A new technique for scalable production of twisted van der Waals heterostructures has been used to produce twisted stacks with far more layers than previously possible. The applications are as yet unclear, but it could allow engineers to make use of the many fascinating phenomena discovered in twisted multilayer heterostructures such as superconductivity.

Following theoretical predictions by Allan MacDonald of the University of Texas at Austin and colleagues, Pablo Jarillo-Herrero at the Massachusetts Institute of Technology and colleagues showed in 2018 that in bilayer graphene, if the sheets were twisted relative to each other by just 1.1°, the material could become either a superconductor or an insulator. Subsequently, Jarillo-Herrero’s group and others have discovered exotic behaviour in graphene comprising three, four and five layers, as well as in twisted multilayers of materials like transition metal dichalcogenides and heterostructures.

Producing these structures, however, involves carefully searching for monocrystalline regions on the surface of the bulk material, mechanically exfoliating them and finally stacking them at the required offset angle. Andrew Mannix, Jiwoong Park and colleagues at the University of Chicago in Illinois and elsewhere wanted a more scalable method. Wafer-scale versions of 2D materials ‘good enough for LEDs and transistors’ can now be produced using chemical vapour deposition, Park explains. ‘We were asking how to integrate these large-scale materials into devices in which these complicated structures can be produced in large quantity and with high throughput,’ he says.

The technique involves a wafer of each material being automatically cut into a large number of identical, pre-programmed and customisable shapes. A robotic arm is then used to pick up the monolayer, move it to the next wafer, twist it by the desired angle and stack it on top. In this way, an entire heterostructure can be assembled in a process similar to silicon chip manufacturing today. The wafers are of uniform quality, so each wafer can be cut in the same position, allowing parallel processing of the manufacturing process with no need to seek out perfect single crystalline regions and carefully position them over one another. ‘All the basic pieces have been there,’ Park explains. ‘Just like everything else what’s really important is the will to integrate everything.’ When the researchers tried the technique with exfoliated samples, the quality of the material was preserved – so the quality of the finished heterostructure is limited only by the quality of the wafers.

A scheme showing the production of pixels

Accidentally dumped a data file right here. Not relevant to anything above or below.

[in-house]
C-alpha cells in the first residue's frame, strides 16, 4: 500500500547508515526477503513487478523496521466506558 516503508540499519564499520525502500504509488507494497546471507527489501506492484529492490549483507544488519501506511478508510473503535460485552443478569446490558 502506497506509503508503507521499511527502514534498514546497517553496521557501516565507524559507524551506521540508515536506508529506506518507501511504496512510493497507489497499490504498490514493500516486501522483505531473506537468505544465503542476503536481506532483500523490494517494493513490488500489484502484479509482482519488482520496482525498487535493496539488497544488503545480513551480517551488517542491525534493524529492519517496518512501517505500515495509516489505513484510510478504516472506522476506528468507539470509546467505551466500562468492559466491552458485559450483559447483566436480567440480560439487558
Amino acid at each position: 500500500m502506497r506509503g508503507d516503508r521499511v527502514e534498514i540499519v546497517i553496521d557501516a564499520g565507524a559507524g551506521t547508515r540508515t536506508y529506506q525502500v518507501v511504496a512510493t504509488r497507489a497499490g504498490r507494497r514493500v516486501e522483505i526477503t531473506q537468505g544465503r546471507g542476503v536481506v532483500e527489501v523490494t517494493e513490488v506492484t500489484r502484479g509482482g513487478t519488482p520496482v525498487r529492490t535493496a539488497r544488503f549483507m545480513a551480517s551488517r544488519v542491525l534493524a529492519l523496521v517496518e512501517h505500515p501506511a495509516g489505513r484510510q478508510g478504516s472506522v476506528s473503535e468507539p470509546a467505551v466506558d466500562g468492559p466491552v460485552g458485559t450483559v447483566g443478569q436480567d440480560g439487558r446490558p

Source: © Andrew J Mannix et al/Springer Nature Limited 2022

Production of twisted multilayered heterostructures by wafer-scale growth (i), patterning (ii) and automated pixel assembly of four conceptual structures by a robotic instrument (iii)

The researchers produced and characterised several heterostructures that could not be fabricated using current methods, such as one comprising 25 layers of molybdenum disulfide diagonally interspersed with tungsten disulfide. ‘We did clear optical spectroscopy measurements on all these materials continuously as we were adding one layer, then another layer, and what we found – which was somewhat surprising – was that the individual colours just add up like paint, and it becomes denser and more opaque. That’s something you would expect if it were a completely non-interacting material.’

The heterostructures eschew graphene and hexagonal boron nitride because reliably separating these from their growth substrates and depositing them in heterostructures without damage is not, at present, practical, says Park. The researchers can produce heterostructures at a speed of around 30 layers per hour, and Park believes this could be improved significantly with commercial investment. ‘The question is always what is it going to replace and for what reason?’ Park says. ‘We show that this is possible and hopefully it will allow people to think more freely.’

David Goldhaber-Gordon of Stanford University in California, who was not involved in the research, is impressed. ‘When I imagine trying to make a four- or five-layer twisted graphene stack with basically manual techniques, I find it terrifying,’ he says. ‘When I talk with people in the field, they often say, “We make 20 samples and we take the one that works well”. You can do a lot of good that way. but I think this method that Andy and Jiwoong have demonstrated really offers confidence about being able to make multiple samples with the same structure accurately and also opens up a realm of tens of layers that just wouldn’t happen with manual techniques.’